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Finance Effects by Increasing Unemployment Benefit Financed by Increasing in Taxation

In: Business and Management

Submitted By gchen03
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Economic Effects of the Unemployment Insurance Benefit
Business Review Shigeru Fujita July 30, 2010

The views expressed here are those of the author and do not necessarily represent the views of the Federal Reserve Bank of Philadelphia or the Federal Reserve System. This article is forthcoming in an issue of the Federal Reserve Bank of Philadelphia’s Business Review.

overall economy itself has started to grow again after the deep recession. For example, in the fourth quarter of 2009, the average unemployment rate was at a insurance. double-digit level, a level we have not seen since the early 1980s, even though real GDP grew by more than 5 percent. One of the main policy reactions to painful developments in the labor market has been the expansion of unemployment components of the social security programs in the U.S. 1 It provides income (and thus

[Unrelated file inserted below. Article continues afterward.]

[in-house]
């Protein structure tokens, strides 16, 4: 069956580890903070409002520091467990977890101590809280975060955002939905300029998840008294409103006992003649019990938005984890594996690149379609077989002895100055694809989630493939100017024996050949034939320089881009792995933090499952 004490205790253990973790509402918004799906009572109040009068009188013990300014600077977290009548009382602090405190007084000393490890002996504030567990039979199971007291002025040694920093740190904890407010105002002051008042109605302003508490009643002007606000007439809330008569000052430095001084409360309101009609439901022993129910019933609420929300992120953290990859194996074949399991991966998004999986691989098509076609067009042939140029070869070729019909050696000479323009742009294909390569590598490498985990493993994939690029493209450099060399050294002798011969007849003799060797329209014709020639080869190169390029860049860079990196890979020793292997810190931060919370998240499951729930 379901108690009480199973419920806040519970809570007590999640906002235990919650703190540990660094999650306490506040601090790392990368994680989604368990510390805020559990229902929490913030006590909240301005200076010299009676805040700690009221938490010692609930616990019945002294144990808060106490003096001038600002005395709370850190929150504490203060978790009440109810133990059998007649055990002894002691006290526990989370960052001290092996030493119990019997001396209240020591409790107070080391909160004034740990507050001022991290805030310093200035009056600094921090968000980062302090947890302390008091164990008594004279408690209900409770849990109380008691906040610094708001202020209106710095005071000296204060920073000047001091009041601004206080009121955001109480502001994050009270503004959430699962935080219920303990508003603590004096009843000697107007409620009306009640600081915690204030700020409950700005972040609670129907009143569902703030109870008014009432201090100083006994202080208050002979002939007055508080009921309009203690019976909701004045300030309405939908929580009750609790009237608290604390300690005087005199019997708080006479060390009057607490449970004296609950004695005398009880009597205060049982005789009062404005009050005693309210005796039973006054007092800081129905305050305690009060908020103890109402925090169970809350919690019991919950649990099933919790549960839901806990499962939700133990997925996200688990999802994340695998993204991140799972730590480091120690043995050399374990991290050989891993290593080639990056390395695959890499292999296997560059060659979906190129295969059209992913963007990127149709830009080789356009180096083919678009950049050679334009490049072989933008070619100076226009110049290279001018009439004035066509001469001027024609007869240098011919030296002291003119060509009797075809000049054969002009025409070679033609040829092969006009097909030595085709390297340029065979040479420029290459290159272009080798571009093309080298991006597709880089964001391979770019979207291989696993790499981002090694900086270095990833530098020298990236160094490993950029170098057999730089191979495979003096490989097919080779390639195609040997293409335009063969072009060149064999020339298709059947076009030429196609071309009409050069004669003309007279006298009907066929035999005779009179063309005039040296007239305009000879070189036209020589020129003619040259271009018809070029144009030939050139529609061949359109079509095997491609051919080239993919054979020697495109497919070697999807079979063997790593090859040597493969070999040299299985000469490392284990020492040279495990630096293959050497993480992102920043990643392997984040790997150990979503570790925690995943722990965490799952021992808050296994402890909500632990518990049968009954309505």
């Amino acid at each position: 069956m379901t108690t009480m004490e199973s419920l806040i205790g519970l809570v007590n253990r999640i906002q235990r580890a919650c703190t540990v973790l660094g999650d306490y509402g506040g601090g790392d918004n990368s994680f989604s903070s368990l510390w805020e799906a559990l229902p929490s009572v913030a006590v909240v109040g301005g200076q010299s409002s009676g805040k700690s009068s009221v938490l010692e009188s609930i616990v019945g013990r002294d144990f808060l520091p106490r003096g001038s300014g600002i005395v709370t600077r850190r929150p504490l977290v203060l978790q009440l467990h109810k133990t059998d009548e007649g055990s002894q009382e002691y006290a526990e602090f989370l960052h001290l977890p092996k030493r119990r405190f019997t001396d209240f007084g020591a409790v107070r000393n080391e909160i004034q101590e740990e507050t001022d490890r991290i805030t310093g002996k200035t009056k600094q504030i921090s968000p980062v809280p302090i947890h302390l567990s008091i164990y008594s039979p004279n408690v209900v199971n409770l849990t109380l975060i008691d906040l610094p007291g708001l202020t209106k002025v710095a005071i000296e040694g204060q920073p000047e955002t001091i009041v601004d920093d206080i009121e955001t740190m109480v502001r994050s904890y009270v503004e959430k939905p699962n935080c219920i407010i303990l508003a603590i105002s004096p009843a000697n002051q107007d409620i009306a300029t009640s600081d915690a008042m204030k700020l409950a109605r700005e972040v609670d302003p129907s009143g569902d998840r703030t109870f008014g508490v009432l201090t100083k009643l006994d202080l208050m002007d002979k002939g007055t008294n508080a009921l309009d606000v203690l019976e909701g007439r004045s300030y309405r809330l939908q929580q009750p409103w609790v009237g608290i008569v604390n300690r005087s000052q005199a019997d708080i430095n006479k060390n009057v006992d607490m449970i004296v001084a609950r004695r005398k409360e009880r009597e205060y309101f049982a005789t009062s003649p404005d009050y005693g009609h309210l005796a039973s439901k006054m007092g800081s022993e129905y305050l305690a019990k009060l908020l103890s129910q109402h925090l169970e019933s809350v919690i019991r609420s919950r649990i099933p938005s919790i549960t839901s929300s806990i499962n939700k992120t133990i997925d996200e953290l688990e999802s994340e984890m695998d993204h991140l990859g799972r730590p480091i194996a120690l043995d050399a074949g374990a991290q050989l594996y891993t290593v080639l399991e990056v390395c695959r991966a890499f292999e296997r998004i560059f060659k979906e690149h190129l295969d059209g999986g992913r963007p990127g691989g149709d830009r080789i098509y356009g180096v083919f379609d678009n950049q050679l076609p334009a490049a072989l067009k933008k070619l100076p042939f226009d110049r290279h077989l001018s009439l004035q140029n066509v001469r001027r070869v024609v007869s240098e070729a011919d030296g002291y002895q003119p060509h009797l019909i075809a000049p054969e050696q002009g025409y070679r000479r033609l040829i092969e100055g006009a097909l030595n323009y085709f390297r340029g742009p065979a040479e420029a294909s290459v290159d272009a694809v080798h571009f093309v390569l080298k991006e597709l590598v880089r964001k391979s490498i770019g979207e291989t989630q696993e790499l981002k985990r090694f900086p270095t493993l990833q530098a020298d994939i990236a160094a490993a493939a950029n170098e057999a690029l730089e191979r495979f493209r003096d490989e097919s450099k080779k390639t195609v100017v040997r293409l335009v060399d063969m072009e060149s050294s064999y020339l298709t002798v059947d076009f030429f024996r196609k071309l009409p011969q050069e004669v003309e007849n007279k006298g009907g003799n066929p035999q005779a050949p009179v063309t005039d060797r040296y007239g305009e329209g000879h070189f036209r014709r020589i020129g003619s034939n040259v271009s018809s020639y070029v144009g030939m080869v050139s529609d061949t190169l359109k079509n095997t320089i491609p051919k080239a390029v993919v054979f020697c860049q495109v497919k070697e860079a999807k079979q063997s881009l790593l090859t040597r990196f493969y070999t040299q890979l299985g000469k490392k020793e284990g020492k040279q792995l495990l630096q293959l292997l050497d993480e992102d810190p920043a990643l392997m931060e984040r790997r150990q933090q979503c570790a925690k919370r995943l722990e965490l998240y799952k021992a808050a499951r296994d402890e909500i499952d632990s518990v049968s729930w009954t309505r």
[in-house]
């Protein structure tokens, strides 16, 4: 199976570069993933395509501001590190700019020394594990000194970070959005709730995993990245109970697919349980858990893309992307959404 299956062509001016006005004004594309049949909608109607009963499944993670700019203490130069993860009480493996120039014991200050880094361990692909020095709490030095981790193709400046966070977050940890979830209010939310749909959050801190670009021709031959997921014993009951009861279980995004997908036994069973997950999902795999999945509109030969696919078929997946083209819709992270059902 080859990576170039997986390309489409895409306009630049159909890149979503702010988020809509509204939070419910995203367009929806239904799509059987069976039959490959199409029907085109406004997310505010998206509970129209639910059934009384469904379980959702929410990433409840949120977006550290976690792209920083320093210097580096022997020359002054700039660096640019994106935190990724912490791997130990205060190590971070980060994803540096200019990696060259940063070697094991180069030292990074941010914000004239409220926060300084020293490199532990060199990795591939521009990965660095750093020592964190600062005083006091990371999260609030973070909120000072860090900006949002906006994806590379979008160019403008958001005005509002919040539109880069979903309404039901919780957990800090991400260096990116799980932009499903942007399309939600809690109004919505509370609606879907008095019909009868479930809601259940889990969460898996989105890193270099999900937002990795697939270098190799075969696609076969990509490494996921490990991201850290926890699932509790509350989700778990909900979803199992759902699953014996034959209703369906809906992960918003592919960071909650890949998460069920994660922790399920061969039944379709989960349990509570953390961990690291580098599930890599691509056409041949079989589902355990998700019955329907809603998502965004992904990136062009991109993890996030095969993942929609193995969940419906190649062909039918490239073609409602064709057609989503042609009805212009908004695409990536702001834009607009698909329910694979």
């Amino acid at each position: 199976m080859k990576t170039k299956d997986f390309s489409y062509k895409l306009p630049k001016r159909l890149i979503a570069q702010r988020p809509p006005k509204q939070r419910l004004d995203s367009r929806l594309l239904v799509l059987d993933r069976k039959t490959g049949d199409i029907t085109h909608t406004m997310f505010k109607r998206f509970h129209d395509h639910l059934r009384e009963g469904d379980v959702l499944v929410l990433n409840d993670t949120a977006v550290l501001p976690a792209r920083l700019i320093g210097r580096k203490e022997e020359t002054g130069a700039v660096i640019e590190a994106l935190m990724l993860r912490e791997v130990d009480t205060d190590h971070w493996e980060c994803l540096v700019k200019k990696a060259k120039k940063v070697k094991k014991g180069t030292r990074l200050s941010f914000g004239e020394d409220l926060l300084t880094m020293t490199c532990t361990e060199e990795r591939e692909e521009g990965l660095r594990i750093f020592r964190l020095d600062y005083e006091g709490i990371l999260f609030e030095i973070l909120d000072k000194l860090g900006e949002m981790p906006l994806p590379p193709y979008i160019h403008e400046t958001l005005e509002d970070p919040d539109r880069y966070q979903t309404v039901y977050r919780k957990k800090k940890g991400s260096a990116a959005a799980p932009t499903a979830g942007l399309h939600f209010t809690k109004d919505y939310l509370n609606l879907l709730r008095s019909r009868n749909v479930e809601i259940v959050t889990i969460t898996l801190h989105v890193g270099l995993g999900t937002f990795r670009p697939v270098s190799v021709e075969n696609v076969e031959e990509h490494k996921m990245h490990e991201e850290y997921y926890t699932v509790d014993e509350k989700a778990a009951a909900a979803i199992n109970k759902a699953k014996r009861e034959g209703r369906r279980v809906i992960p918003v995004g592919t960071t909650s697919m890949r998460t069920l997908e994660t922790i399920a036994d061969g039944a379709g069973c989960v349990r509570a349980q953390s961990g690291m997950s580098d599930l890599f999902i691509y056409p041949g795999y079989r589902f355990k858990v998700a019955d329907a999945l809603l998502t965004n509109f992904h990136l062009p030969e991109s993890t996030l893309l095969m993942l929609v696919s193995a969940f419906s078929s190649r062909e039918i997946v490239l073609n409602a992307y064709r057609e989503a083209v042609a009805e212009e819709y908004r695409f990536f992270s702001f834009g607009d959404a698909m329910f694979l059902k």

The U.S. labor market has remained weak in recent years, even though the

consumption) protection for those who have lost their jobs involuntarily. During “normal” times, unemployment insurance benefits are provided through the regular pre-unemployment earnings and last 26 weeks in the majority of states. 2 During

The unemployment insurance (UI) system constitutes one of the major

economic downturns, however, the federal government often provides additional government has greatly extended the duration of benefits as a means to combat the surmounting joblessness. As of the summer of 2009, unemployed workers who

unemployment compensation (UC) program, which is funded and administered at

support by extending UI benefits. Especially in the last few years, the U.S. reside in states with a relatively high unemployment rate are entitled to receive UI
The original framework of the unemployment compensation system is contained in the Social Security Act, which was signed into law by President Franklin...

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